G207: Same as T-VEC, two copies of the ICP34.5 gene are deleted, and the ICP6 gene is inactivated by inserting the E. coli lacZ gene.
Clinical trial object: brain tumor
Monotherapy stage I: 21 patients with glioblastoma multiforme, intratumoral injection of 10^6~3E+10^9PFU virus clinically showed anti-tumor activity.
Combination therapy: 9 patients with relapsed malignant glioma received intratumoral injection of 10^9PFU+5Gy radiotherapy, 66.6% partial response.
G47△: A variant of G207 with an additional deletion in gene ICP47, which can enhance MHC-I presentation on infected cells.
Clinical trial object: patients with glioblastoma
Monotherapy Stage II: The 1-year survival rate (92.3%) of 13 Japanese glioblastoma patients was significantly higher than that of the control group (15%).
ONCR-177: The oncolytic HSV-1 virus developed by Oncorus, which inserts tissue-specific microRNAs (miRNA) sequences into the early genes (ICP4, ICP27, UL8) and ICP34.5 genes of the virus genome, so that the virus can be It replicates only in tumor cells, but not in normal cells. Furthermore, the UL37 gene was mutated to prevent retrograde axon transport and incubation period to ensure that the virus does not damage neurons. Phase I single and combined trials are in progress.
RP1/2: deletion of genes ICP34.5 and ICP47, insertion of GM-CSF and gibbon leukemia virus glycoprotein (GALV-GPR-). RP2 expresses anti-CTL4.
Clinical trial subjects: patients with recurrent or advanced cutaneous squamous cell carcinoma
Phase I single and combined trials are in progress.
02 Vaccinia virus (VV)
Vaccinia virus, enveloped double-stranded DNA virus, is the largest type of DNA virus with virions. The virions are brick-shaped or oval in size (300-450) nm×(170-260) nm. There are core, side body and envelope. The core contains viral DNA bound to protein.
The clinical trial information is summarized as follows:
Pexa-Vec (JX-594): Delete gene J2R, insert human GM-CSF (hGM-CSF) and E. coli lacZ, to improve tumor specificity and anti-tumor immune activity.
Clinical trial subjects: patients with refractory primary or metastatic hepatocellular carcinoma, patients with advanced refractory hepatitis B virus (HBV)-related hepatocellular carcinoma (HCC)
Monotherapy Phase I:
①14 patients with refractory primary or metastatic hepatocellular carcinoma received intratumoral injection of 10^8PFU-3E+10^9PFU virus. The treatment showed that the patients who received the highest dose (3E+10^9PFU) showed hyperbilirubinemia, 3 cases were partially remitted, 6 cases were stable, and 1 case progressed, indicating that the MTD of JX-594 was 1E+10 ^9PFU.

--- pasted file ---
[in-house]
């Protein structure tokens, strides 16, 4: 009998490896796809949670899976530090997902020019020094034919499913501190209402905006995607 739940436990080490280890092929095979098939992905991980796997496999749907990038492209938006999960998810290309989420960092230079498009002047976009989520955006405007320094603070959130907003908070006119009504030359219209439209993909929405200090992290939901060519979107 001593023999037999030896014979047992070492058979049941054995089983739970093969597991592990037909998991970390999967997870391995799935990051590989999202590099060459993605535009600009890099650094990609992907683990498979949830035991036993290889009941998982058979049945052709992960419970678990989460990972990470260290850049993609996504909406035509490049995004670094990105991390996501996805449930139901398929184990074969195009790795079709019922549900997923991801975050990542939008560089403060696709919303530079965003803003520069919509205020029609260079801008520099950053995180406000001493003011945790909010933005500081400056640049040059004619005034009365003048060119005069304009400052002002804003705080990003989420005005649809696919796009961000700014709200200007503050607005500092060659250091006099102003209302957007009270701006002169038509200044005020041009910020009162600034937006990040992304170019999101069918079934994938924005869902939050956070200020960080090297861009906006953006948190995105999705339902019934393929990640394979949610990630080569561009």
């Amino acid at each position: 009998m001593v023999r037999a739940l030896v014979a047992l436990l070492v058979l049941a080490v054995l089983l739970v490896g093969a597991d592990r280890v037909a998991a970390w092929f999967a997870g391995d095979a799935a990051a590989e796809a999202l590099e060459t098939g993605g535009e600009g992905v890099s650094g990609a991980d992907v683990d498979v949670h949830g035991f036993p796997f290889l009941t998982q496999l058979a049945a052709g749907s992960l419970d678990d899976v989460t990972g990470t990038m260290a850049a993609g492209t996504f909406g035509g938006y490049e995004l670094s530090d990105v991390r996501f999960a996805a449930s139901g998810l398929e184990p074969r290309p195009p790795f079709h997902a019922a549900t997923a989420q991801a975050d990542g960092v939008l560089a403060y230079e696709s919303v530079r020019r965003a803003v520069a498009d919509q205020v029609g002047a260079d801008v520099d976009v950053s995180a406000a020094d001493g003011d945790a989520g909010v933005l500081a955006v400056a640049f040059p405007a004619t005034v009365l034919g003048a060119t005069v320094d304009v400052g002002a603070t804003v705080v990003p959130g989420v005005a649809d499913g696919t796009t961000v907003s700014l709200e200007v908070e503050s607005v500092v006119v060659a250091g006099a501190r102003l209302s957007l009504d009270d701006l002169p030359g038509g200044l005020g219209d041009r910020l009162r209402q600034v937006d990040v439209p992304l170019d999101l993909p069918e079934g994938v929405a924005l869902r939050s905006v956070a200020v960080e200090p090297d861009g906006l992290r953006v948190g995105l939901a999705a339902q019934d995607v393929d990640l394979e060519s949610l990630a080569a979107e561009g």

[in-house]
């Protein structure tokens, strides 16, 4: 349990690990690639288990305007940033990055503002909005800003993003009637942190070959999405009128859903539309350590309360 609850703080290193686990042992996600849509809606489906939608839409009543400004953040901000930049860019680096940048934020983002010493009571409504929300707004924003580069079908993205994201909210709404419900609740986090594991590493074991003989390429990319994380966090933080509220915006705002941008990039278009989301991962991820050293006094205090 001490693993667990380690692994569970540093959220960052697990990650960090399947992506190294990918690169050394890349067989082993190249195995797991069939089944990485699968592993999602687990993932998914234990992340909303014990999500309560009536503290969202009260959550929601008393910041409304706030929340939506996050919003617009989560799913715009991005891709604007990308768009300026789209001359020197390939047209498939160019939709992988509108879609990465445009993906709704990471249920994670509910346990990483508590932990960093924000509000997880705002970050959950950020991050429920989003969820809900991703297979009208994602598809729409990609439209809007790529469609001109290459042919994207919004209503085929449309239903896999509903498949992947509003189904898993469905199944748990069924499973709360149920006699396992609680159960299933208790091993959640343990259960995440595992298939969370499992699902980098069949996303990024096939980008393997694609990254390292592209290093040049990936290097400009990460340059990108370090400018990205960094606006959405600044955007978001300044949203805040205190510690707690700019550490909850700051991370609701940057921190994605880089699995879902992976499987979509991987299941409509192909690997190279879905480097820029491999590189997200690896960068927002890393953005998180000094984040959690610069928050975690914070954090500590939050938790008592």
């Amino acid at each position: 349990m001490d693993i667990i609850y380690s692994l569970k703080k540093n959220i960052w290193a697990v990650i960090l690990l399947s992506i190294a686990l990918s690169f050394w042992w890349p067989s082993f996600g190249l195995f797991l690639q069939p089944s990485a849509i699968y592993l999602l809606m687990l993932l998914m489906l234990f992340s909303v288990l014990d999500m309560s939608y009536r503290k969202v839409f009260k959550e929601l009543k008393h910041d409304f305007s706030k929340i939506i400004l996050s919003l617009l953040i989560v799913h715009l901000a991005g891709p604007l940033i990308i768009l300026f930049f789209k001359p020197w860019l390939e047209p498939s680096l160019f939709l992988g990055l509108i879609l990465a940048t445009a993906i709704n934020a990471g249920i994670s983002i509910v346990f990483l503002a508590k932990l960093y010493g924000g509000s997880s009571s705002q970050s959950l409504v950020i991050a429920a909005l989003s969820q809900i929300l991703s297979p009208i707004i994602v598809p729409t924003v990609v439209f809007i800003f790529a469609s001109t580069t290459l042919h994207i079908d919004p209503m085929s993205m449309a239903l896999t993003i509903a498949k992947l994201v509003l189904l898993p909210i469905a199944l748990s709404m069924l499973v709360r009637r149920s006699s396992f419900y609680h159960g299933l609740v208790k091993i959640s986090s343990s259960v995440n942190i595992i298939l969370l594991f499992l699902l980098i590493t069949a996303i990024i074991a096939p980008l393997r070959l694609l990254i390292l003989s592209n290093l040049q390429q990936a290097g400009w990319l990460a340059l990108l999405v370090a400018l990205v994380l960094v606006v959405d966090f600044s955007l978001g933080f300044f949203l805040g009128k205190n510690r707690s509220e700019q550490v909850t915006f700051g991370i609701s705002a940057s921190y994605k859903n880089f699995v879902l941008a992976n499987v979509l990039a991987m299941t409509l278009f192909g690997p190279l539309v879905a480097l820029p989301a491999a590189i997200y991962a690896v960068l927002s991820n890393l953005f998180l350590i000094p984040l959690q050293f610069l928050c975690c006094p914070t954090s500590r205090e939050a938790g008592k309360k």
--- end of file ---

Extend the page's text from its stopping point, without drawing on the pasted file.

②3 patients with advanced refractory hepatitis B virus (HBV)-related hepatocellular carcinoma (HCC) were injected intratumorally with the highest dose of 3E+10^9PFU virus. Anti-tumor efficacy was observed in all patients, inhibiting the replication of hepatitis B virus.
Stage II: 30 patients with advanced liver cancer, 10^8PFU (low dose) and 10^9PFU (high dose) were injected intratumorally on days 1, 15 and 29, respectively. The treatment showed the survival time of patients receiving high dose treatment (medium). The survival time of the patient was 14.1 months) was significantly higher than that of patients receiving low-dose treatment (6.7 months).
Combination therapy: JX-594 combined with kinase inhibitor Sorafenib in the treatment of HCC has better anti-tumor efficacy than single therapy. Phase III trials are in progress.
GL-ONC1 (GLV-1h68): Developed by Genelux. GL-ONC1 deletes genes J2R, F14.5L and A56R, and inserts genes encoding β-galactosidase, β-glucosidase and fluorescent protein. Monotherapy in Phase I and II trials.
Clinical trial subjects: patients with colon cancer, breast cancer, glioma, ovarian cancer, pancreatic cancer and prostate cancer
04) vvDD (JX-929 or vvDD-CDSR)
vvDD (JX-929 or vvDD-CDSR): Western strain WR of VACV. Deleting the J2R and C11R genes allows the virus to selectively replicate in cells with active E2F and epidermal growth factor receptor (EGFR/Ras) pathways.
Clinical trial subjects: patients with colon cancer, ovarian cancer and liver metastases